It looks all very attractive, but what to choose?

As someone who made its profession of talking and thinking about food, it is often difficult to make decisions regarding to this topic. While buying groceries at the supermarket, choosing what to have for breakfast at my favourite pasticceria or when deciding which restaurant to enter. At some moments I find it really difficult what I should use as indicator that can help me to make these decisions: is it the look, the price or should I choose that what I’m used to take?

It might be my sign (I am a Libra) but I have these doubts almost daily. At the supermarket I can spend minutes in front of the shelf filled with tomato sauce, wondering what is the difference between one product and the other. I am even capable of choosing one, but changing it for another one after another round in the shop. Why is there such a big price difference between one container and the other? Off course I don’t like to pay a price which doesn’t even cover the production costs, but who can give me the guarantee that the more expensive products mean also an honest price to the ones who did the hardest work on it?

It doesn’t help that I often watch documentaries or movies (like this one, in Dutch) digging into the real story behind our daily food. The package can give some hint on the contents (“prepared only with Italian grown tomatoes” or “less salt”) but that might only be done to confuse you. Even if the label tells you that the tomatoes are grown close by home it does not say where they were processed. Further research might show that your local tomatoes have gone a long way before arriving in your kitchen.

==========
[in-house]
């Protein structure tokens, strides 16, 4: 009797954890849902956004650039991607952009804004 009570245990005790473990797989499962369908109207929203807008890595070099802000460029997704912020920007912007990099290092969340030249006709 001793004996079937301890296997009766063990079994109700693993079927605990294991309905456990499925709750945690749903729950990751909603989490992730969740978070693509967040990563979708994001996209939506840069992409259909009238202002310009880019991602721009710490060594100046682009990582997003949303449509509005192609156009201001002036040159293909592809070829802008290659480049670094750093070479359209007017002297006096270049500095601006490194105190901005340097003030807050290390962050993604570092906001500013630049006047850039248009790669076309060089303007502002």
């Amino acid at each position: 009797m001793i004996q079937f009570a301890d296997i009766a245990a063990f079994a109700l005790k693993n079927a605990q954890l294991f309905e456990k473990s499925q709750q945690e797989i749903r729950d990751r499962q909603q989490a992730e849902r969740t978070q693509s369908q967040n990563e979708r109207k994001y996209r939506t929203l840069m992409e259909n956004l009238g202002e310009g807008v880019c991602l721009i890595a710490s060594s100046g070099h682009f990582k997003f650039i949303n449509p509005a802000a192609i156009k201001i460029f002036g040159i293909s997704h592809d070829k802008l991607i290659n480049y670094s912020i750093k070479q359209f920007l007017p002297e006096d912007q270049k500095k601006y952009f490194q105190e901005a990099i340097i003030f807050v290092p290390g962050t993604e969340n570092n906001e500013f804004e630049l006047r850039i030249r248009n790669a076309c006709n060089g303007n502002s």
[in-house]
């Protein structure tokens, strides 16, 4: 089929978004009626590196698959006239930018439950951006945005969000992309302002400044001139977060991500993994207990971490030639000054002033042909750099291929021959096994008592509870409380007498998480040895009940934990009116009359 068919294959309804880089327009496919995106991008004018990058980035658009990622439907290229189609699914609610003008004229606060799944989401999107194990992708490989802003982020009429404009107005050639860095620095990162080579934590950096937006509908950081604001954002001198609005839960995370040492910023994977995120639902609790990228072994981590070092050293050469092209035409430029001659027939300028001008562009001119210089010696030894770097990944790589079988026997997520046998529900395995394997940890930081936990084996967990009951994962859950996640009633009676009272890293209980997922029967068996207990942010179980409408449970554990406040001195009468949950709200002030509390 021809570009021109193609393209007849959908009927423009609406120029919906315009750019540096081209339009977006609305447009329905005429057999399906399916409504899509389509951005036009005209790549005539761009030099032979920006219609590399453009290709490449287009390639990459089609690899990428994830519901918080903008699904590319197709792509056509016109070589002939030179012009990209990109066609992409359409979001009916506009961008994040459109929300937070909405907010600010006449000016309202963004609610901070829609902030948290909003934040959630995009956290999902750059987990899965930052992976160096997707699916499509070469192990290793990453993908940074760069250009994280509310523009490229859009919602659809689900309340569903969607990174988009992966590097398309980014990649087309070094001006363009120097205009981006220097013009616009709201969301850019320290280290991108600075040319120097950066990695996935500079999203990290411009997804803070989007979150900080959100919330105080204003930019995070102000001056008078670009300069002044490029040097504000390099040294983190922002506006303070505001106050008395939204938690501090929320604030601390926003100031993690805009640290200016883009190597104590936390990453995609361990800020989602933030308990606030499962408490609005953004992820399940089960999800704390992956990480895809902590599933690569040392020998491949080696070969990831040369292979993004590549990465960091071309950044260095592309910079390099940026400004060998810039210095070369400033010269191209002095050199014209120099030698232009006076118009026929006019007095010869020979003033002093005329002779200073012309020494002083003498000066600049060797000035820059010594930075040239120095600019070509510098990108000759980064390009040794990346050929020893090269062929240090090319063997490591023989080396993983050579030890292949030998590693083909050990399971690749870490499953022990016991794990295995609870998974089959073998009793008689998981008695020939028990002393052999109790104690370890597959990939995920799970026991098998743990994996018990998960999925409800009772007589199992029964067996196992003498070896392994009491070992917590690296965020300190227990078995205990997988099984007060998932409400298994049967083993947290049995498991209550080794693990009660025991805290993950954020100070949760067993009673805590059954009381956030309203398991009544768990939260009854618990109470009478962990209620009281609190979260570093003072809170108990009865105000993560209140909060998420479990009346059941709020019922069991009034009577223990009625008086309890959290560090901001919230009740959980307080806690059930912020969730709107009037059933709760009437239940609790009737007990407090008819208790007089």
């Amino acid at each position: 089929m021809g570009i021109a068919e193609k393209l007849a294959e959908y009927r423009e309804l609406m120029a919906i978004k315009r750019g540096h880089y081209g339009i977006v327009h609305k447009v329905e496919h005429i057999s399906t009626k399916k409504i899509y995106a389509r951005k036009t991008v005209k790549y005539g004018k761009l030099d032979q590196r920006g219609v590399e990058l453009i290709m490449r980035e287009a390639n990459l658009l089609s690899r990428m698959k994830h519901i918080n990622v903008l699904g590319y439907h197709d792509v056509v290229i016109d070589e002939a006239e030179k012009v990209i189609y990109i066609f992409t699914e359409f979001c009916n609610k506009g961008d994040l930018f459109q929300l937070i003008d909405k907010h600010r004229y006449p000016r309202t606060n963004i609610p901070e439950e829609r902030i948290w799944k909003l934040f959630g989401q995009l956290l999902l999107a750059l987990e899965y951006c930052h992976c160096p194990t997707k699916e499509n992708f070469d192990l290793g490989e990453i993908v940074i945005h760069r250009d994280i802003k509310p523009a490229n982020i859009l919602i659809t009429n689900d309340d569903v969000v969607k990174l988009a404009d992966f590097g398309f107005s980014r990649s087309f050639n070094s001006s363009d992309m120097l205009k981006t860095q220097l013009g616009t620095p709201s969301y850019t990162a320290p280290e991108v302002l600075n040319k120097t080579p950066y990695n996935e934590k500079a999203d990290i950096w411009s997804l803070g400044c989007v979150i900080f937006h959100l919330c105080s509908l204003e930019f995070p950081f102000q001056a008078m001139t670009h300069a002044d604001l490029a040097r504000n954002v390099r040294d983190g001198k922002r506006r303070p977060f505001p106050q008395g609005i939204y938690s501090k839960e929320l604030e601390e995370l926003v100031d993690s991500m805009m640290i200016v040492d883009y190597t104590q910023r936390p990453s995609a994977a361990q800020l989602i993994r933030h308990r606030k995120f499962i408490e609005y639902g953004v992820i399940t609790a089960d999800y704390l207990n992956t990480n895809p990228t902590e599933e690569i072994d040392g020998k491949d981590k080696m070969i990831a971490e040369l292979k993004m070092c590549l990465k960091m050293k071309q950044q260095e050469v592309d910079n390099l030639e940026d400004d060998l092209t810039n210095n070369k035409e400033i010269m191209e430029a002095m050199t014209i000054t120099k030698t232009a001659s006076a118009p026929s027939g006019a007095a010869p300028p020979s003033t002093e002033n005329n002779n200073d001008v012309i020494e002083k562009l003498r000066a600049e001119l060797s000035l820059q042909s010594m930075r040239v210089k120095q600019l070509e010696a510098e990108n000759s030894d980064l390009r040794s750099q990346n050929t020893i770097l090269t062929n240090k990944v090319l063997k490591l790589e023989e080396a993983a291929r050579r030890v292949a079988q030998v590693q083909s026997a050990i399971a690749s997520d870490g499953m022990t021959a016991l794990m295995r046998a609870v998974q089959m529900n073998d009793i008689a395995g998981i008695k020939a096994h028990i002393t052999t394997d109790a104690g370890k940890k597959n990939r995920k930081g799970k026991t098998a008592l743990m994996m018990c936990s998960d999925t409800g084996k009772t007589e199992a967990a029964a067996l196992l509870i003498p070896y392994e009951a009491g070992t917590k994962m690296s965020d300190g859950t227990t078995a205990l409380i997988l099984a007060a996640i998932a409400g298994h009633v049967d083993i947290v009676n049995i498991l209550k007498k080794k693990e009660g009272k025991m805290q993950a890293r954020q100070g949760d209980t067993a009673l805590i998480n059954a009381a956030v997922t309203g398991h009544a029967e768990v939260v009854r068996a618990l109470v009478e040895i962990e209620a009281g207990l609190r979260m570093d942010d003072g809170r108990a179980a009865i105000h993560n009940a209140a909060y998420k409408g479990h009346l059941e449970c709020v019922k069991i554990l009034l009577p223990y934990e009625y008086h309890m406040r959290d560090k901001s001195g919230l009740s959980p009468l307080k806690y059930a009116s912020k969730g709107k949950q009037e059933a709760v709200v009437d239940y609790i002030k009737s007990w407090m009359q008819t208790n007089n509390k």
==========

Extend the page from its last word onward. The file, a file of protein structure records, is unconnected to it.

Some people say that similar products from different brands ‘come out of the same factory’. That might in fact be true. However that does not mean that the same production process is used for the product from brand A as well as that of the same type of product from brand B. The quality of the product usually is linked to the price, so if a commissioner pays a low price to the manufacturer he has to compensate for the flavour with cheaper ingredients. Have you ever compared the amount of salt per 100 grams between a bag of potato chips of four euros a kilo and one that costs twice as much?

However, the choices made in a supermarket are relatively controllable. You can check the labels on contents and usually the country of origin of the product (check the barcode to understand how this works) and if you are really curious check the website of the producer to understand their values and the company’s approach to for example sustainability, the treatment of their staff and other things that matter to you. But how to do this when you are to eat out of your own house?

Visit this blog next week and I will tell you more about this.